Why some Aussies sound ‘bogan’
YOU wouldn't think there were different accents within Australia, but there are reasons some people sound like Kath and Kim while others sound like Nicole Kidman.
Within Australia, there are three different types of accents - broad, general and cultivated.
Broad would be associated with a more "bogan" type accent, cultivated sounds slightly more English and general sits somewhere between the two.
If you sound like Steve Irwin, Russell Coight or Kath and Kim, you have a broad accent.
What if you sound like Hugh Jackman or Ian Thorpe? Well you're just normal.
But people who sound like Geoffrey Rush, Cate Blanchett or Nicole Kidman have a cultivated, refined accent.
Apparently in Australia you can't really tell where somebody is from based on their accent, like you can with the UK, because Australians tend to move around a lot, making it easier to pick up and share different phrases and accents.
But instead of Australian accents pegging you to one particular state, Aussies tend to use people's accents to identify social class.
"If you hear a broad accent, it's likely to be someone who comes from country Australia, a tradie, people less likely to live in urban areas, less likely to complete university education and less affected by norms in cities," Professor John Hajek, from University of Melbourne's School of Languages and Linguistics, said.
However those broad, general and cultivated accents could fade, with Professor Hajek saying the general accent is becoming the norm, particularly with young people.
While Australia doesn't have particular accents to differentiate between states, Professor Hajek said there were still ways you could tell a Melburnian from a Brisbanite.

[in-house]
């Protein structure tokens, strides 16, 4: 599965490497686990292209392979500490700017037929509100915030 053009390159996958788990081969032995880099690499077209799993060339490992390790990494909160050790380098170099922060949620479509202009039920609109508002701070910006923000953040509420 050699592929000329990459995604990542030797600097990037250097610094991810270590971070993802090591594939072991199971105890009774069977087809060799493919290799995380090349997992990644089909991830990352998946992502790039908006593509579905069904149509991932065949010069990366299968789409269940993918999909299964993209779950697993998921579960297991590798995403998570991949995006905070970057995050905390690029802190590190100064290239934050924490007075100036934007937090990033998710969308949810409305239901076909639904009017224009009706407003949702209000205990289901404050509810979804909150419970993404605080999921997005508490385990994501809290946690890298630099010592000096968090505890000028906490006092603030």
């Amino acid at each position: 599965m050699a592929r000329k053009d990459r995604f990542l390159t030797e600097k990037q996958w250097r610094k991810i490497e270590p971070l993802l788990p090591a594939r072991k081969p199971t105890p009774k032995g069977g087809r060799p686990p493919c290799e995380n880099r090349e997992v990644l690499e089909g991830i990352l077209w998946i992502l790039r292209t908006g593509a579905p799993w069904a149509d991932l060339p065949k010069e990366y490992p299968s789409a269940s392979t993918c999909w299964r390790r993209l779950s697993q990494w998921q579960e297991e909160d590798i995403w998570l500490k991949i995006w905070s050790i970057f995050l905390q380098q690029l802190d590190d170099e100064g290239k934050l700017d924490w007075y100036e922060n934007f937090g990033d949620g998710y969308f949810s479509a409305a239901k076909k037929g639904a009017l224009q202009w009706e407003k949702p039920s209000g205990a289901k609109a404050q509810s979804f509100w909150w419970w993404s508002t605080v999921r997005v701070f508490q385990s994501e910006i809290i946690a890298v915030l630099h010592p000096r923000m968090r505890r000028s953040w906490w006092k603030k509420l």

POTATO CAKE VS POTATO SCALLOP
"When companies advertise swimwear they always avoid words of regional origin by using the word 'swimwear' and similar," Professor Hajek said.
"They won't advertise swimmers or bathers. People from southern states of Australia say bathers - swimmers definitely from NSW. Queenslanders think they are the only ones to say togs but it is common in Victoria too.
"Other terms like potato cakes and potato scallops give people away as well. If someone from NSW goes to a fish and chip shop in Victoria and asks for scallops, they won't get potato scallops."
Potato cake vs. potato scallop, sausage sandwich vs. sausage in bread - they could well be Australia's greatest debates.
University of Melbourne linguistics expert Dr Jill Vaughan previously conducted research that found people in NSW called them scallops, in Victoria they are potato cakes and in Western Australia and South Australia, they are known as potato fritters.
Sausage in bread and sausage sandwich also drives a big barrier between Australian states.
NSW refers to the snack as a sausage sandwich or sanger, while those south of the border call it a sausage in bread.
However, Dr Vaughan said sausage in bread was the most common saying throughout Australia - sorry NSW, you're wrong.
WHY MELBURNIANS CAN'T SAY THE 'E' VOWEL
Professor Hajek has discovered one, tiny difference in accent that was born in Melbourne.
"Some people are aware some Melburnians have a slightly different accent, because of the way they say the name of the city. About a third of Melburnians can't distinguish between salary and celery, the names Ally and Elly, and a substantial proportion of people outside of Melbourne pick this up and notice they say things like Malbourne instead of Melbourne," he said.
"We are now starting to find traces of the 'Malbourne' thing in Brisbane so we don't know how long it will be a characteristic for Melbourne.
"That 'Malbourne' accent stretched to Wangaratta but not across the border to Albury, and extends west to Warrnambool, but doesn't reach Mildura.
"Mildura is much closer to South Adelaide. It's easier for locals to go to Adelaide than Melbourne - so they get more Adelaide input."
Professor Hajek said he wasn't entirely sure why the "e" vowel sounded more like an "a" vowel in Victoria compared to other places, but it is definitely linked the to "L" that follows.
"For example, instead of milk, people often say 'malk'," he said.